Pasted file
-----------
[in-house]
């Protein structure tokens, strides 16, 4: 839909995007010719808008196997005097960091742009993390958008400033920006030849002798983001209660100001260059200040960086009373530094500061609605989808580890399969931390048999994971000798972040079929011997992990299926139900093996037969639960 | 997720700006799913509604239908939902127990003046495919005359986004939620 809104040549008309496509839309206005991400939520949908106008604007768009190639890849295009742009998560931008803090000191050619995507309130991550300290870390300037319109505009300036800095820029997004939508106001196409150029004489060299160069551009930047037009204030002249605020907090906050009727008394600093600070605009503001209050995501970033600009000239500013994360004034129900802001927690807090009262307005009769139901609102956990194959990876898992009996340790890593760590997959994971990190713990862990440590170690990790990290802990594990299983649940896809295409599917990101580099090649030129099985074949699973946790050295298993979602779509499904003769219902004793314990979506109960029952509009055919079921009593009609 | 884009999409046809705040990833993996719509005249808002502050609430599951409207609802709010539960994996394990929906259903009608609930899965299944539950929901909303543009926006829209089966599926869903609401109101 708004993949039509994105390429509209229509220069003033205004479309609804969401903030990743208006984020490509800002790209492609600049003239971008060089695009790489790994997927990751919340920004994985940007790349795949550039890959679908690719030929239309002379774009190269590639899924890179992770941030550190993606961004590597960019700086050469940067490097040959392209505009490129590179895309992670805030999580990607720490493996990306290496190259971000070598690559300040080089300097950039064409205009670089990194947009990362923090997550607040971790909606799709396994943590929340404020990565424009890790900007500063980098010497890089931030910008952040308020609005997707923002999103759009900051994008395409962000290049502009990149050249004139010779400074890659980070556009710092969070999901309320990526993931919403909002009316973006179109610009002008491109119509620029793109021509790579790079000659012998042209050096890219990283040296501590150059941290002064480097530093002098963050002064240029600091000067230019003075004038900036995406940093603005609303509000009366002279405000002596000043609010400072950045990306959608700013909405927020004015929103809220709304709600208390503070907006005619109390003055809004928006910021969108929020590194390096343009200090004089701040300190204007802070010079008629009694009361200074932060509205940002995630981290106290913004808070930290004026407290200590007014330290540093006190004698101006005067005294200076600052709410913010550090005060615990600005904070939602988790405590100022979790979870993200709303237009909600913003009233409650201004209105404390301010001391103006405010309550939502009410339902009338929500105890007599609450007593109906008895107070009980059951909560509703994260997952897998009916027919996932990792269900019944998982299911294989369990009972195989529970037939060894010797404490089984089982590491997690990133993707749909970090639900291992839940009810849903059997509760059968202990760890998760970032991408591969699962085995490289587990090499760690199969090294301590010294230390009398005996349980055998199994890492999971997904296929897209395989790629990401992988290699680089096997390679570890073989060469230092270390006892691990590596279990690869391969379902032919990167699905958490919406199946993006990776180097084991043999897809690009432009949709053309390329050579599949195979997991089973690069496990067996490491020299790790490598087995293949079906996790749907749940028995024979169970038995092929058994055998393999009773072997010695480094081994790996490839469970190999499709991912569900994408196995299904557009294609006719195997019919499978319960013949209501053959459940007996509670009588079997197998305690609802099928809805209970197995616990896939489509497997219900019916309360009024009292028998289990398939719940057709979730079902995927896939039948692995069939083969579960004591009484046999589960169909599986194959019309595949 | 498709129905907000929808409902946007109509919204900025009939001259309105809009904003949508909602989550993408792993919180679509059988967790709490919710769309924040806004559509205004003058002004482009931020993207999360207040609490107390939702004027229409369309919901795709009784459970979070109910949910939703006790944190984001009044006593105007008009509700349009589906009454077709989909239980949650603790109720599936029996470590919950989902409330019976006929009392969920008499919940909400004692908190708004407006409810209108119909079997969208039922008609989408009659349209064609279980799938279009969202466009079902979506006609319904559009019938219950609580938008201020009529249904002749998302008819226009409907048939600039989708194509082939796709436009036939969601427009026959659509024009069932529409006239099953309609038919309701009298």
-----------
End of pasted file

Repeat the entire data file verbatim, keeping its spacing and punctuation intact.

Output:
[in-house]
């Protein structure tokens, strides 16, 4: 839909995007010719808008196997005097960091742009993390958008400033920006030849002798983001209660100001260059200040960086009373530094500061609605989808580890399969931390048999994971000798972040079929011997992990299926139900093996037969639960 | 997720700006799913509604239908939902127990003046495919005359986004939620 809104040549008309496509839309206005991400939520949908106008604007768009190639890849295009742009998560931008803090000191050619995507309130991550300290870390300037319109505009300036800095820029997004939508106001196409150029004489060299160069551009930047037009204030002249605020907090906050009727008394600093600070605009503001209050995501970033600009000239500013994360004034129900802001927690807090009262307005009769139901609102956990194959990876898992009996340790890593760590997959994971990190713990862990440590170690990790990290802990594990299983649940896809295409599917990101580099090649030129099985074949699973946790050295298993979602779509499904003769219902004793314990979506109960029952509009055919079921009593009609 | 884009999409046809705040990833993996719509005249808002502050609430599951409207609802709010539960994996394990929906259903009608609930899965299944539950929901909303543009926006829209089966599926869903609401109101 708004993949039509994105390429509209229509220069003033205004479309609804969401903030990743208006984020490509800002790209492609600049003239971008060089695009790489790994997927990751919340920004994985940007790349795949550039890959679908690719030929239309002379774009190269590639899924890179992770941030550190993606961004590597960019700086050469940067490097040959392209505009490129590179895309992670805030999580990607720490493996990306290496190259971000070598690559300040080089300097950039064409205009670089990194947009990362923090997550607040971790909606799709396994943590929340404020990565424009890790900007500063980098010497890089931030910008952040308020609005997707923002999103759009900051994008395409962000290049502009990149050249004139010779400074890659980070556009710092969070999901309320990526993931919403909002009316973006179109610009002008491109119509620029793109021509790579790079000659012998042209050096890219990283040296501590150059941290002064480097530093002098963050002064240029600091000067230019003075004038900036995406940093603005609303509000009366002279405000002596000043609010400072950045990306959608700013909405927020004015929103809220709304709600208390503070907006005619109390003055809004928006910021969108929020590194390096343009200090004089701040300190204007802070010079008629009694009361200074932060509205940002995630981290106290913004808070930290004026407290200590007014330290540093006190004698101006005067005294200076600052709410913010550090005060615990600005904070939602988790405590100022979790979870993200709303237009909600913003009233409650201004209105404390301010001391103006405010309550939502009410339902009338929500105890007599609450007593109906008895107070009980059951909560509703994260997952897998009916027919996932990792269900019944998982299911294989369990009972195989529970037939060894010797404490089984089982590491997690990133993707749909970090639900291992839940009810849903059997509760059968202990760890998760970032991408591969699962085995490289587990090499760690199969090294301590010294230390009398005996349980055998199994890492999971997904296929897209395989790629990401992988290699680089096997390679570890073989060469230092270390006892691990590596279990690869391969379902032919990167699905958490919406199946993006990776180097084991043999897809690009432009949709053309390329050579599949195979997991089973690069496990067996490491020299790790490598087995293949079906996790749907749940028995024979169970038995092929058994055998393999009773072997010695480094081994790996490839469970190999499709991912569900994408196995299904557009294609006719195997019919499978319960013949209501053959459940007996509670009588079997197998305690609802099928809805209970197995616990896939489509497997219900019916309360009024009292028998289990398939719940057709979730079902995927896939039948692995069939083969579960004591009484046999589960169909599986194959019309595949 | 498709129905907000929808409902946007109509919204900025009939001259309105809009904003949508909602989550993408792993919180679509059988967790709490919710769309924040806004559509205004003058002004482009931020993207999360207040609490107390939702004027229409369309919901795709009784459970979070109910949910939703006790944190984001009044006593105007008009509700349009589906009454077709989909239980949650603790109720599936029996470590919950989902409330019976006929009392969920008499919940909400004692908190708004407006409810209108119909079997969208039922008609989408009659349209064609279980799938279009969202466009079902979506006609319904559009019938219950609580938008201020009529249904002749998302008819226009409907048939600039989708194509082939796709436009036939969601427009026959659509024009069932529409006239099953309609038919309701009298």